It started as a one-night stand in a five-star luxury suite somewhere outside Puerto Vallarta. It ended with a little less glamour, in a seedy hotel room in Germany, and me curled into a ball on the bathroom floor.
After a year of being stupid in love, on the verge of a life-changing move to Mexico, I discovered my long-distance boyfriend had another girlfriend. I don't want to say it was the worst moment imaginable... I'm sure contracting smallpox, getting braided on the wheel, or being a casualty of a number of natural disasters or wars would be far worse. But still.
Lust at first swipe felt like a whole lotta love
I met David the old-fashioned way -- with a swipe. Twice a year I visit Puerto Vallarta for a much-needed disconnect from New York… which is probably how I've managed to continue loving the city life. Blissfully drenched in sun oil, sipping on a Modelo, I was lazily cruising Tinder to see who was around. David and I matched.
And off I went into the most bizarre mindfuck of a year.
Instead of immediately meeting up, David and I spent a couple of months developing a flirty friendship on WhatsApp, complete with coy innuendos and sexy selfies. When I returned to cover a hotel opening for a travel magazine, I invited my digital paramour for a drink so we could finally "meet." Ordinary first dates seldom happen in the luxury suite at a five-star hotel, on the balcony with its own private plunge pool overlooking the jungle. And if a date DOES start that way, it's probably because it's with a hooker.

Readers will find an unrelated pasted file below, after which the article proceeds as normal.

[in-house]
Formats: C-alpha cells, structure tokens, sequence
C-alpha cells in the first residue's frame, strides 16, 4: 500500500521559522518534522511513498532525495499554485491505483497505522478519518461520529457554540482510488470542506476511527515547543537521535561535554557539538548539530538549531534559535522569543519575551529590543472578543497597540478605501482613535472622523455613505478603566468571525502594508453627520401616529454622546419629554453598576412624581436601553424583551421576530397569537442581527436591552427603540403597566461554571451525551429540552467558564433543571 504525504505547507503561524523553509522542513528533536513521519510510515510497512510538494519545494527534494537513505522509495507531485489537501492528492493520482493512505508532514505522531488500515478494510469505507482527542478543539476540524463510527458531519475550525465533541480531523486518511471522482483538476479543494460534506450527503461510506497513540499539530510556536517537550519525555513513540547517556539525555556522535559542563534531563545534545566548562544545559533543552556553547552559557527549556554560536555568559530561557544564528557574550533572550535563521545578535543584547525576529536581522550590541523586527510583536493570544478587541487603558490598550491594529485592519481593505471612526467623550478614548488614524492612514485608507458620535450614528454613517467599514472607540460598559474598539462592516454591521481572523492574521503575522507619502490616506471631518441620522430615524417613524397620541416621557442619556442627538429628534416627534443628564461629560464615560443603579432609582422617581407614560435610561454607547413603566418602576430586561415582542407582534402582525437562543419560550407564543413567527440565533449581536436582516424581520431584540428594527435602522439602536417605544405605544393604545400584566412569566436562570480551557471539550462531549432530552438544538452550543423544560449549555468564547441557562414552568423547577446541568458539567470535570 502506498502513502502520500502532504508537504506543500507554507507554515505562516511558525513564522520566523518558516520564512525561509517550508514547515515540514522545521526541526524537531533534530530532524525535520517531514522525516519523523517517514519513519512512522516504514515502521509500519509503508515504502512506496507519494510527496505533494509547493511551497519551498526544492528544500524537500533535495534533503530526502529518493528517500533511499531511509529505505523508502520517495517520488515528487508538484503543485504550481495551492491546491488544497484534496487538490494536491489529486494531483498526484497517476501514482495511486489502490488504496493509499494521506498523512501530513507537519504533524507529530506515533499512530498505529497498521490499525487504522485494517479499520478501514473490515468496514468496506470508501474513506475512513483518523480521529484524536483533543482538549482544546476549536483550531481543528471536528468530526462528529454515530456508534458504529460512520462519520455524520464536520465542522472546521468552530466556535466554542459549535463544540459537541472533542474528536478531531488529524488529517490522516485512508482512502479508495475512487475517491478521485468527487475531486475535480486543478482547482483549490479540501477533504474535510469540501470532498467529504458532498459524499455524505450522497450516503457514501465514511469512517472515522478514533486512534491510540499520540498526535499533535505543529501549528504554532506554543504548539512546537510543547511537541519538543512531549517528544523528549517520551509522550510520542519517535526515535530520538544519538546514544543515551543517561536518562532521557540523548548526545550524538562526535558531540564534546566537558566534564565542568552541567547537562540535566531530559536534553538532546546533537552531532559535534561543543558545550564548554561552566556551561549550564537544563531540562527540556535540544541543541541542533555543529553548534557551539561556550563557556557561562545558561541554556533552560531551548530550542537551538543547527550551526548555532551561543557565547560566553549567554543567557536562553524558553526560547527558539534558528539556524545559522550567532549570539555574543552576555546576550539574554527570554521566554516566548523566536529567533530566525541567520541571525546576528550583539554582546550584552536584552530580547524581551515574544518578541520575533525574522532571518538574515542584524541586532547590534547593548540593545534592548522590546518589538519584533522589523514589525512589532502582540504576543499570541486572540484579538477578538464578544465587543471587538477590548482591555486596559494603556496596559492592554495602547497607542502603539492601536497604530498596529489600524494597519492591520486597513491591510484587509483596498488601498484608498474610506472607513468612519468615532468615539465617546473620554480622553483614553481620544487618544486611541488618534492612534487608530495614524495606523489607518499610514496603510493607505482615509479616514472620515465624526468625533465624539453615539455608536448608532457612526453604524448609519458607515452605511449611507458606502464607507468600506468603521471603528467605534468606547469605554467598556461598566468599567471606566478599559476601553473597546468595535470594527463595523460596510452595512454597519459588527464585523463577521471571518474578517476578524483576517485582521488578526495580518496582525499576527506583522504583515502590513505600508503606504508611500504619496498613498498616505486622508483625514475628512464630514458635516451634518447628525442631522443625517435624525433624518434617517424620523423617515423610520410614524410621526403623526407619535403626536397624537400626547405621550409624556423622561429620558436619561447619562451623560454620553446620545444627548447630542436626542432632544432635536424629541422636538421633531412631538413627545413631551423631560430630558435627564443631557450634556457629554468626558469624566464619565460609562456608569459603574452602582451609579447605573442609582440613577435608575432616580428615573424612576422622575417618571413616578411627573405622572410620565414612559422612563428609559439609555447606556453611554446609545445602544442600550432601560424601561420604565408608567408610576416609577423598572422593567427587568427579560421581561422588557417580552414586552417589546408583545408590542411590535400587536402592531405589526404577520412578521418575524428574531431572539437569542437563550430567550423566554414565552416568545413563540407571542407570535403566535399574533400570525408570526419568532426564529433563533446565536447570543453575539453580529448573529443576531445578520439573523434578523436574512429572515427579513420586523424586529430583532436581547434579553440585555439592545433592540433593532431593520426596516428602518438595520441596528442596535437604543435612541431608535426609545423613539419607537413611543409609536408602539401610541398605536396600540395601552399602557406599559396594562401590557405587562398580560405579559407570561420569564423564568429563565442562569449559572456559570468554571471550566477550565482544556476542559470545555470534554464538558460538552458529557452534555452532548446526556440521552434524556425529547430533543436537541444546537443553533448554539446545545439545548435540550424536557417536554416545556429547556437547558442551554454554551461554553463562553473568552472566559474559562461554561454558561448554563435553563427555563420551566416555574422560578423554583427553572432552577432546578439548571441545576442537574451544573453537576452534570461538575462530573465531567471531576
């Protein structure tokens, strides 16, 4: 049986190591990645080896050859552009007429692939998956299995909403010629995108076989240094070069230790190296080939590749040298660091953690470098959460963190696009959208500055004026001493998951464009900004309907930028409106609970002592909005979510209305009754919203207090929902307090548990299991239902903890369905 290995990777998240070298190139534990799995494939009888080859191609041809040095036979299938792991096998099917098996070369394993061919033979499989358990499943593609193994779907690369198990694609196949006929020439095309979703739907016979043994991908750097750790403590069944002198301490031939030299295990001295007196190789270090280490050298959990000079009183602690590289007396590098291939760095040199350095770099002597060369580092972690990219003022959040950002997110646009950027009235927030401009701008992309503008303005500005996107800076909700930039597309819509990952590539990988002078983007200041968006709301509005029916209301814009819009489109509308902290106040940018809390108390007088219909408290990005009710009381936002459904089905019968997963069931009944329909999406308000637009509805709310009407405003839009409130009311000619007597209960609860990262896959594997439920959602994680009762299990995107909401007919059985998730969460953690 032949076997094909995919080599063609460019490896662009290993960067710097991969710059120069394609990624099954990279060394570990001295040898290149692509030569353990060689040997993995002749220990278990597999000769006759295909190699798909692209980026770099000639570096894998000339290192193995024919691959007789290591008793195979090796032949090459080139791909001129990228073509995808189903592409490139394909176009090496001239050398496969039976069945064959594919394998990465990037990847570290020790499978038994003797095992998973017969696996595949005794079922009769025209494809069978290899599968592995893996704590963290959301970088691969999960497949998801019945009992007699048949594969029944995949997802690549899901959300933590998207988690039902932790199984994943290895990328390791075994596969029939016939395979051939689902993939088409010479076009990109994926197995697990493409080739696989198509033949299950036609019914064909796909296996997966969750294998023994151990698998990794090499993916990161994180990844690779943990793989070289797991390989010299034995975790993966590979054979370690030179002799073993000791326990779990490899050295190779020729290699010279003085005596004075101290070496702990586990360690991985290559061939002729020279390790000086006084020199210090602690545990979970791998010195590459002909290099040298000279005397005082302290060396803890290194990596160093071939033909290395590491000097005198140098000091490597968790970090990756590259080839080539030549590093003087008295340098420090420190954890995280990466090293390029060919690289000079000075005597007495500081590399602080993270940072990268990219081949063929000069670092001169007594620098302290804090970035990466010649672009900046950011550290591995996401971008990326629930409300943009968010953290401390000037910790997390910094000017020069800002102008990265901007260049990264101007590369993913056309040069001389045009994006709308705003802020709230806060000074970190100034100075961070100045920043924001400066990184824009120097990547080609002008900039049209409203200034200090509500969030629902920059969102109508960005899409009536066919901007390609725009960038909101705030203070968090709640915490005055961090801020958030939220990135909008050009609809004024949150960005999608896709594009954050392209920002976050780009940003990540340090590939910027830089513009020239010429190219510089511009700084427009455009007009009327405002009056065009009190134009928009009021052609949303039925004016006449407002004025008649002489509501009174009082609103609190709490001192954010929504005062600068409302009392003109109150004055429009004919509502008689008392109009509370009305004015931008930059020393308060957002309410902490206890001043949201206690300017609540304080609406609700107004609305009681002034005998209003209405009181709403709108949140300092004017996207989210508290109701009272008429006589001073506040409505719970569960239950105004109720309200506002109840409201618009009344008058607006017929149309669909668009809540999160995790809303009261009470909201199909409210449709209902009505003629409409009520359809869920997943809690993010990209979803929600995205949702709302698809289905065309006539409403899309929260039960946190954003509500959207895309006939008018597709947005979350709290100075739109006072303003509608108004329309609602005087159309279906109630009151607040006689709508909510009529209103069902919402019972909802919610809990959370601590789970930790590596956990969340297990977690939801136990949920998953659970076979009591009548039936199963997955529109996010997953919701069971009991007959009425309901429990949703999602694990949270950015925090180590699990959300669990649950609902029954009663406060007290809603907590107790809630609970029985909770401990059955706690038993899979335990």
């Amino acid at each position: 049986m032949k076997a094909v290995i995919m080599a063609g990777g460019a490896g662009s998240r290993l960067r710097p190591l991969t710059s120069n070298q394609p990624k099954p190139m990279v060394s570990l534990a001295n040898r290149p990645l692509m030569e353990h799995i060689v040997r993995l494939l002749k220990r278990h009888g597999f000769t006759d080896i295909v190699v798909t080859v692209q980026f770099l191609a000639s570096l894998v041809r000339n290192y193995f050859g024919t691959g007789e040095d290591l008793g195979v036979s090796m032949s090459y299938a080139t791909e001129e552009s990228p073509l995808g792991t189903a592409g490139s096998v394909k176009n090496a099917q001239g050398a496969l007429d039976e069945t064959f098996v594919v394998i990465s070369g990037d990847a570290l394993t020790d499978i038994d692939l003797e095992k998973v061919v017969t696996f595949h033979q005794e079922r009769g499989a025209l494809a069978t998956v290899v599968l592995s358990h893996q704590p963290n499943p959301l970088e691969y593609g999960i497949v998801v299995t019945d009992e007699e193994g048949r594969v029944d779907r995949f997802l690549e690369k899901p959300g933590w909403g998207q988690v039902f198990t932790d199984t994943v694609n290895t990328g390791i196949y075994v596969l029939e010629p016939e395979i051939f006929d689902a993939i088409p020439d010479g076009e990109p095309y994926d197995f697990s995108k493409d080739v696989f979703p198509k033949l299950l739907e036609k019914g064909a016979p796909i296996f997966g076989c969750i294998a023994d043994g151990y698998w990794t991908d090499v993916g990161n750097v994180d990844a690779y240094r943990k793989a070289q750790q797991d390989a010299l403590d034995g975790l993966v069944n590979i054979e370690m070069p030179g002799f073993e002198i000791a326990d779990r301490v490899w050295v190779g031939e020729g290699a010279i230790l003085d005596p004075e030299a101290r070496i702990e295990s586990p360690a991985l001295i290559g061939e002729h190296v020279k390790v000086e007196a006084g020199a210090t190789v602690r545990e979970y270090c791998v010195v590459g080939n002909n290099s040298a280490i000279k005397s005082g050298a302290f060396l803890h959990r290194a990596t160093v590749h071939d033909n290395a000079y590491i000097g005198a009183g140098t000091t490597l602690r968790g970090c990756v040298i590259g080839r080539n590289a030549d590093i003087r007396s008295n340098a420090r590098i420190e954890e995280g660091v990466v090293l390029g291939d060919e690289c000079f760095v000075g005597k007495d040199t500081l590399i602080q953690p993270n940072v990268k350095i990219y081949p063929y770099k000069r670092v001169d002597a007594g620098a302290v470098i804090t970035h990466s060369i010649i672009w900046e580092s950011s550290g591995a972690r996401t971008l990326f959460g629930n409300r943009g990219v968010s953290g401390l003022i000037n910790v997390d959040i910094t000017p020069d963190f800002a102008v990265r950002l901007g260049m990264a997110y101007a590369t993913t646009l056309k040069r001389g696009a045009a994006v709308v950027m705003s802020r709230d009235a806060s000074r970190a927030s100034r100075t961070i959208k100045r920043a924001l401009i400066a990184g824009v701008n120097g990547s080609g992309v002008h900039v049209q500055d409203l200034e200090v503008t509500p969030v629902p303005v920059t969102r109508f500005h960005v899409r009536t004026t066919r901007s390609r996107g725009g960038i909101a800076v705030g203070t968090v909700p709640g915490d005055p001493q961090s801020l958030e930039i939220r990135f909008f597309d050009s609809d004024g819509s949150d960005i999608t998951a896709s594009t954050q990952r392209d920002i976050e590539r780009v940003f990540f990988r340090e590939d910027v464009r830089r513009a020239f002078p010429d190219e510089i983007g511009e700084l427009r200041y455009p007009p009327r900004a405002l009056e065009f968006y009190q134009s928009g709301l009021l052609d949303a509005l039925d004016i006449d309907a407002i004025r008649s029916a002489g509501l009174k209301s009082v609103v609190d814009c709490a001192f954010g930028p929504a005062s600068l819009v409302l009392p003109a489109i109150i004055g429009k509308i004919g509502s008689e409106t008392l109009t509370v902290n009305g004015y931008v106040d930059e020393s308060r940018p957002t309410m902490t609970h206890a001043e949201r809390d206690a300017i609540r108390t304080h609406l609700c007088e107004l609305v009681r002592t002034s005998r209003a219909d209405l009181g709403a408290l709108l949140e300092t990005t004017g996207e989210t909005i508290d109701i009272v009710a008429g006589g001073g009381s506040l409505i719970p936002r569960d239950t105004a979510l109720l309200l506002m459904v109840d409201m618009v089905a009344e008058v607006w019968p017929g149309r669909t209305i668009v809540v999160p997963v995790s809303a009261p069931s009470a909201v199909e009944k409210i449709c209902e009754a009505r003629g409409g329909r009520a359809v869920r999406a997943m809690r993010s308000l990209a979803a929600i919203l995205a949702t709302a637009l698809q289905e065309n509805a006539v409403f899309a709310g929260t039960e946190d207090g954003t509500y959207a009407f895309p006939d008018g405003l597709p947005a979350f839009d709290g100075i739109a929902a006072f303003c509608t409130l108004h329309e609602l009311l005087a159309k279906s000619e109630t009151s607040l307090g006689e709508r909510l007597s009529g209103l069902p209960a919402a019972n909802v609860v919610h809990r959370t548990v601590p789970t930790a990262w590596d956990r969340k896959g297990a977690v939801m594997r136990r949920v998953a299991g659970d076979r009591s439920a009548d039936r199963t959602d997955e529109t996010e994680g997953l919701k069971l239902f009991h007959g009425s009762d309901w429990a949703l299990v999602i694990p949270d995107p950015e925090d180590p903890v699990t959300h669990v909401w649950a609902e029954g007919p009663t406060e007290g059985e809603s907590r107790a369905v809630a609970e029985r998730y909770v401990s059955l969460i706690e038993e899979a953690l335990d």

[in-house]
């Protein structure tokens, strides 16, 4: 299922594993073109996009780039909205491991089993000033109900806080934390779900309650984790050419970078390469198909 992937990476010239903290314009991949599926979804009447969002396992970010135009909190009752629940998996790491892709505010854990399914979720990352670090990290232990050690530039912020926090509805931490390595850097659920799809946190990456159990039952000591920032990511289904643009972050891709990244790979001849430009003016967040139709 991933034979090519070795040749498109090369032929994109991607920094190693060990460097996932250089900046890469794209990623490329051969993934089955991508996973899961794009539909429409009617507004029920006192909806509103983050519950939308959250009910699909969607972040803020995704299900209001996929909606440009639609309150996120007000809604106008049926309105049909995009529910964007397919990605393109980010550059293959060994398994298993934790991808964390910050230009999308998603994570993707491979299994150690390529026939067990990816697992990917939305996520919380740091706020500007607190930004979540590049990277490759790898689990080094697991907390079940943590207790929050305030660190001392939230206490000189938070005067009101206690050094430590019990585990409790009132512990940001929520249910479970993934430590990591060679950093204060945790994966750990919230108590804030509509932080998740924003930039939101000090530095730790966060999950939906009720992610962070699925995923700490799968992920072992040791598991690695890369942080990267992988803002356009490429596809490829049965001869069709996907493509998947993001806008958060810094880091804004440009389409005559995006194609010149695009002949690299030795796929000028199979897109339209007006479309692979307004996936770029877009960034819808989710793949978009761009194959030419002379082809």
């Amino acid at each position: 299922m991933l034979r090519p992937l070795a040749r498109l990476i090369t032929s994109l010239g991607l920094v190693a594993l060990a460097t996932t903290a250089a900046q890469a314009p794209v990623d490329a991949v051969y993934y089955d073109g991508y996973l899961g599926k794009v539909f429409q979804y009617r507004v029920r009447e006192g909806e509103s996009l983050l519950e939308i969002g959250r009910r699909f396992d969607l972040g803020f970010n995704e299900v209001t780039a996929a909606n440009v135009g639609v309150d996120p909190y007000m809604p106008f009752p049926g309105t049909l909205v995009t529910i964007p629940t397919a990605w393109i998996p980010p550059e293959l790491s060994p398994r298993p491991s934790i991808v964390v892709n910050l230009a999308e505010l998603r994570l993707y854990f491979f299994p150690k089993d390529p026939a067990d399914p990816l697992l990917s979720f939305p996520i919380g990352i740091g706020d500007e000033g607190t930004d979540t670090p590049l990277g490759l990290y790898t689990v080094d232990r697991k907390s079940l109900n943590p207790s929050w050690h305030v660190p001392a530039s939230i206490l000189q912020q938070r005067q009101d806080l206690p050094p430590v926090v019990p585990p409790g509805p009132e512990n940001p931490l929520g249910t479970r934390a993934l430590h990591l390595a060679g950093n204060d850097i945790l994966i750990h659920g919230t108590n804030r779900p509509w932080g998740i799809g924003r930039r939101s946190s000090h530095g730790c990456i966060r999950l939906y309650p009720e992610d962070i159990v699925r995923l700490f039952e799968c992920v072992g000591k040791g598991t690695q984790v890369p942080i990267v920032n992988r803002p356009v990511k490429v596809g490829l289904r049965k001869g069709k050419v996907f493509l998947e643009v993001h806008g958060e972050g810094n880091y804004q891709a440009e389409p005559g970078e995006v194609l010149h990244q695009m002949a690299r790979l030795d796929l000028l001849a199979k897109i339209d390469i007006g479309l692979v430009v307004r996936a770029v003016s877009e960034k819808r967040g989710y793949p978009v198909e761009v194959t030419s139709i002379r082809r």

Regardless, there we were.
We cracked open a few Coronas and sat on the balcony's lounge beds swatting at mosquitoes and listening to chirping geckos. We talked. A lot. From 11pm to 4am we sat up talking. He was… different. At 32 he was a decorated veteran of the Canadian Army (yes, that is a thing). He enlisted at 16, was part of the relief effort in the Balkans, lost his mother to alcohol at 25 years old, toured Afghanistan three times, and retired from Western Canada to Puerto Vallarta to escape all of that brutally real reality. He showed me some of his poetry about war, which was heartbreakingly hypnotic. His sense of humor was dark and razor sharp.
We were frighteningly compatible in mind and body
And his body… good Lord, his body. He was a Canadian Ken doll with glacially blue eyes, tattoos roped around his high-gloss, magazine-style biceps, and kiss-me lips permanently pursed together hanging on to a dangling Marlboro Red. He was the ultimate badass; any hot-blooded lady's wet dream.